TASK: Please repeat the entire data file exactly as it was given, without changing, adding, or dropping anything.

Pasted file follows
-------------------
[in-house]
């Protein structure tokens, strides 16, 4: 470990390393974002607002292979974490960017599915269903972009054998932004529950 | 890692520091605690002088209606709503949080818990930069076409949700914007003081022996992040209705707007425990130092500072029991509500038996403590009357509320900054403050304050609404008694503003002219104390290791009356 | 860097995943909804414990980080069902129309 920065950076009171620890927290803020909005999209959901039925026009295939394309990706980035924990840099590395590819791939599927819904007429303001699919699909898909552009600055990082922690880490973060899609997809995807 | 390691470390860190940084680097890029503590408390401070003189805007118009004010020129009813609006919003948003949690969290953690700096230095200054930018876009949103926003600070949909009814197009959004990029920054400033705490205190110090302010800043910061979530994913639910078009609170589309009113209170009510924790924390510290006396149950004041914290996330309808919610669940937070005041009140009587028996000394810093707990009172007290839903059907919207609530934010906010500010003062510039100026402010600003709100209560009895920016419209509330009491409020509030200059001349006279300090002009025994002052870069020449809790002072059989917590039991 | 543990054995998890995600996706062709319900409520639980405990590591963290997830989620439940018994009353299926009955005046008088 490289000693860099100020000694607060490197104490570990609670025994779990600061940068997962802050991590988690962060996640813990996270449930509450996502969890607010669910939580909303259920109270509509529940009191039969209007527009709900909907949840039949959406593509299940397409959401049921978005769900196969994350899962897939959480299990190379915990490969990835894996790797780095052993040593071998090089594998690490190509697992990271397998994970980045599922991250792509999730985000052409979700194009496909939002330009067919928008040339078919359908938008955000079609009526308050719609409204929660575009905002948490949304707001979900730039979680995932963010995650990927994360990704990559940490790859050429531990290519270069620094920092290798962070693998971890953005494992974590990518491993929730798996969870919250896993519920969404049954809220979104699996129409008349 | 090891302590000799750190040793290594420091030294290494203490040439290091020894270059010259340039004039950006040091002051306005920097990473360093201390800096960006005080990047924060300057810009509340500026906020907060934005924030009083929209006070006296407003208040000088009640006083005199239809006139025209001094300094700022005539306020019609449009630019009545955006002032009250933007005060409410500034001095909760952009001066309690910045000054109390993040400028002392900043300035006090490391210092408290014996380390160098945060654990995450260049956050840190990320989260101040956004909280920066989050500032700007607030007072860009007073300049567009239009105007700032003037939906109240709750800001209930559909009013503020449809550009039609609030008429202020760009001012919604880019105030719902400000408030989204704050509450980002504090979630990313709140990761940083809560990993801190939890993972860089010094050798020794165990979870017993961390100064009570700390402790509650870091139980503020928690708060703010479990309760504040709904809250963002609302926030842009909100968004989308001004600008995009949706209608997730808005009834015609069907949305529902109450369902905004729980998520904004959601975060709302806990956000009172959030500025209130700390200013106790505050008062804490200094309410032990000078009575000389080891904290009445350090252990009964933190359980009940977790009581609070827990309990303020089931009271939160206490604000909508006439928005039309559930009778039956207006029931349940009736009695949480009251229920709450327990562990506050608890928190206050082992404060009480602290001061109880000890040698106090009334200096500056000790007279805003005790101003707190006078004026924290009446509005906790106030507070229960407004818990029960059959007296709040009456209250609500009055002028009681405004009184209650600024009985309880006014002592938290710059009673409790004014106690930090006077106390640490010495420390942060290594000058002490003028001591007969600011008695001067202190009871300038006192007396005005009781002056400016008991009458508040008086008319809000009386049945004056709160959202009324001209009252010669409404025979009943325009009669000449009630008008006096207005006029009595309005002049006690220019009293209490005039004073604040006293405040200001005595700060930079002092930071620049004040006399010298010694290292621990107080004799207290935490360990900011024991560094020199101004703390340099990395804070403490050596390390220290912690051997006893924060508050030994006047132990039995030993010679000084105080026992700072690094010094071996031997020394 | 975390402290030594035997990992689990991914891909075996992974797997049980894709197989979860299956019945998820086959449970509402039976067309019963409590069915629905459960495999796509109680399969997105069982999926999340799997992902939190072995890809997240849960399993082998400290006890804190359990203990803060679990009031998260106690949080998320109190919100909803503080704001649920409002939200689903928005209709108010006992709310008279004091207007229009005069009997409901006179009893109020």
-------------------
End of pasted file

[in-house]
């Protein structure tokens, strides 16, 4: 470990390393974002607002292979974490960017599915269903972009054998932004529950 | 890692520091605690002088209606709503949080818990930069076409949700914007003081022996992040209705707007425990130092500072029991509500038996403590009357509320900054403050304050609404008694503003002219104390290791009356 | 860097995943909804414990980080069902129309 920065950076009171620890927290803020909005999209959901039925026009295939394309990706980035924990840099590395590819791939599927819904007429303001699919699909898909552009600055990082922690880490973060899609997809995807 | 390691470390860190940084680097890029503590408390401070003189805007118009004010020129009813609006919003948003949690969290953690700096230095200054930018876009949103926003600070949909009814197009959004990029920054400033705490205190110090302010800043910061979530994913639910078009609170589309009113209170009510924790924390510290006396149950004041914290996330309808919610669940937070005041009140009587028996000394810093707990009172007290839903059907919207609530934010906010500010003062510039100026402010600003709100209560009895920016419209509330009491409020509030200059001349006279300090002009025994002052870069020449809790002072059989917590039991 | 543990054995998890995600996706062709319900409520639980405990590591963290997830989620439940018994009353299926009955005046008088 490289000693860099100020000694607060490197104490570990609670025994779990600061940068997962802050991590988690962060996640813990996270449930509450996502969890607010669910939580909303259920109270509509529940009191039969209007527009709900909907949840039949959406593509299940397409959401049921978005769900196969994350899962897939959480299990190379915990490969990835894996790797780095052993040593071998090089594998690490190509697992990271397998994970980045599922991250792509999730985000052409979700194009496909939002330009067919928008040339078919359908938008955000079609009526308050719609409204929660575009905002948490949304707001979900730039979680995932963010995650990927994360990704990559940490790859050429531990290519270069620094920092290798962070693998971890953005494992974590990518491993929730798996969870919250896993519920969404049954809220979104699996129409008349 | 090891302590000799750190040793290594420091030294290494203490040439290091020894270059010259340039004039950006040091002051306005920097990473360093201390800096960006005080990047924060300057810009509340500026906020907060934005924030009083929209006070006296407003208040000088009640006083005199239809006139025209001094300094700022005539306020019609449009630019009545955006002032009250933007005060409410500034001095909760952009001066309690910045000054109390993040400028002392900043300035006090490391210092408290014996380390160098945060654990995450260049956050840190990320989260101040956004909280920066989050500032700007607030007072860009007073300049567009239009105007700032003037939906109240709750800001209930559909009013503020449809550009039609609030008429202020760009001012919604880019105030719902400000408030989204704050509450980002504090979630990313709140990761940083809560990993801190939890993972860089010094050798020794165990979870017993961390100064009570700390402790509650870091139980503020928690708060703010479990309760504040709904809250963002609302926030842009909100968004989308001004600008995009949706209608997730808005009834015609069907949305529902109450369902905004729980998520904004959601975060709302806990956000009172959030500025209130700390200013106790505050008062804490200094309410032990000078009575000389080891904290009445350090252990009964933190359980009940977790009581609070827990309990303020089931009271939160206490604000909508006439928005039309559930009778039956207006029931349940009736009695949480009251229920709450327990562990506050608890928190206050082992404060009480602290001061109880000890040698106090009334200096500056000790007279805003005790101003707190006078004026924290009446509005906790106030507070229960407004818990029960059959007296709040009456209250609500009055002028009681405004009184209650600024009985309880006014002592938290710059009673409790004014106690930090006077106390640490010495420390942060290594000058002490003028001591007969600011008695001067202190009871300038006192007396005005009781002056400016008991009458508040008086008319809000009386049945004056709160959202009324001209009252010669409404025979009943325009009669000449009630008008006096207005006029009595309005002049006690220019009293209490005039004073604040006293405040200001005595700060930079002092930071620049004040006399010298010694290292621990107080004799207290935490360990900011024991560094020199101004703390340099990395804070403490050596390390220290912690051997006893924060508050030994006047132990039995030993010679000084105080026992700072690094010094071996031997020394 | 975390402290030594035997990992689990991914891909075996992974797997049980894709197989979860299956019945998820086959449970509402039976067309019963409590069915629905459960495999796509109680399969997105069982999926999340799997992902939190072995890809997240849960399993082998400290006890804190359990203990803060679990009031998260106690949080998320109190919100909803503080704001649920409002939200689903928005209709108010006992709310008279004091207007229009005069009997409901006179009893109020």